Former Yugoslav Republic Part 2

Share this:

Moving on, let’s visit Dubrovnik next. Sitting on the very border of Croatia and regardless of whether you are visiting Dubrovnik for the first time or the hundredth, the sense of awe never fails to descend when you set eyes on the beauty of the old town. Indeed it’s hard to imagine anyone becoming jaded by the city’s white limestone streets, baroque buildings and the endless shimmer of the Adriatic, or failing to be inspired by a walk along the ancient city walls that protected a civilised, sophisticated republic for centuries. This walled city remains one of the very few intact walled cities in the area. Sitting high above the Adriatic, only the most jaded fail to succumb to it’s majesty. The inner city remains intact but much worse for wear. As a matter of fact, the World Heritage Site was recently admonished by the organization for failure to attempt to preserve the original site. Indeed the site is literally overrun with visitors daily, but it remains one of the most important ancient sites in the world. There is no doubt a compromise will be reached to control the visitors. Maybe a supreme being is warning us to mind what we are doing to our world, and to live more gently.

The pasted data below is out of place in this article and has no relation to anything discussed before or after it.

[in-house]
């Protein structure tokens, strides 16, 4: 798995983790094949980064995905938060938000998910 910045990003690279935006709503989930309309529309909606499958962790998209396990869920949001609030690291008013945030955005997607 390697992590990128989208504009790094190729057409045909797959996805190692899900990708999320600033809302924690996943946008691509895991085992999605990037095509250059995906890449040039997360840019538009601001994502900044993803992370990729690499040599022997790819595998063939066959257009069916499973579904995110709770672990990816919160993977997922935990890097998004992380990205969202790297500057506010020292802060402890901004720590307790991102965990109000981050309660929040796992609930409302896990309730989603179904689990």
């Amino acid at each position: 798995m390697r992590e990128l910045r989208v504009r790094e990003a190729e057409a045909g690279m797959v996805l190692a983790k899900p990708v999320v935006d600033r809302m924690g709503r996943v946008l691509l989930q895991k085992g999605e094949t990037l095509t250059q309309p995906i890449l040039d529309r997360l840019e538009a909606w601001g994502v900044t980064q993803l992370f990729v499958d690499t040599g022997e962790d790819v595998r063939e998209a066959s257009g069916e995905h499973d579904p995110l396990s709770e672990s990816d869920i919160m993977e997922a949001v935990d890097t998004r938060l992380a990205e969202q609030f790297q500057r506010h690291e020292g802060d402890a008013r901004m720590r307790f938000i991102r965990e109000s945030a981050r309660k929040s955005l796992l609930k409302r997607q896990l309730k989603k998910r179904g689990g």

Our final visit is to Sarajevo. In the 1990s Sarajevo was besieged and on the edge of annihilation. Today, its restored historic centre is full of welcoming cafes and good-value lodgings, the bullet holes largely plastered over on the city’s curious architectural mixture of Ottoman, Yugoslav and Austro-Hungarian buildings. Most of us in the western hemisphere remember Sarajevo as the scene of horrible atrocities during the endless war. Indeed it was, but there rises out of the blood and dust a monument to all that is and was. The antique stone-flagged alleys of Baščaršija give the delightful Old Town core a certain Turkish feel. Directly north and south, steep valley sides are fuzzed with red-roofed Bosnian houses and prickled with uncountable minarets, climbing towards green-topped mountain ridges. Westward, Sarajevo sprawls for more than 10km through Novo Sarajevo and dreary Dobrinja past dismal ranks of bullet-scarred apartment blocks. At the westernmost end of the tramway spine, affluent Ilidža gives the city a final parkland flourish. In winter, Sarajevo’s mountain resorts Bjelašnica and Jahorina offer some of Europe’s best-value skiing, barely 30km away.

Check back next week for Part 3.

Share this:

Previous articleA dummies guide to a long healthy life
Next articleWhat is Ethanol or E10/E15?
Phil Angelo
Having traveled as Travel Consultants since 1992, Phil and Barbara can honestly say "Been There - Done That". We have been on over 85 cruises, visited 43 countries, and over 125 resorts all over the world. We have relationships with over 100 registered travel companies, giving you the very best choice and pricing.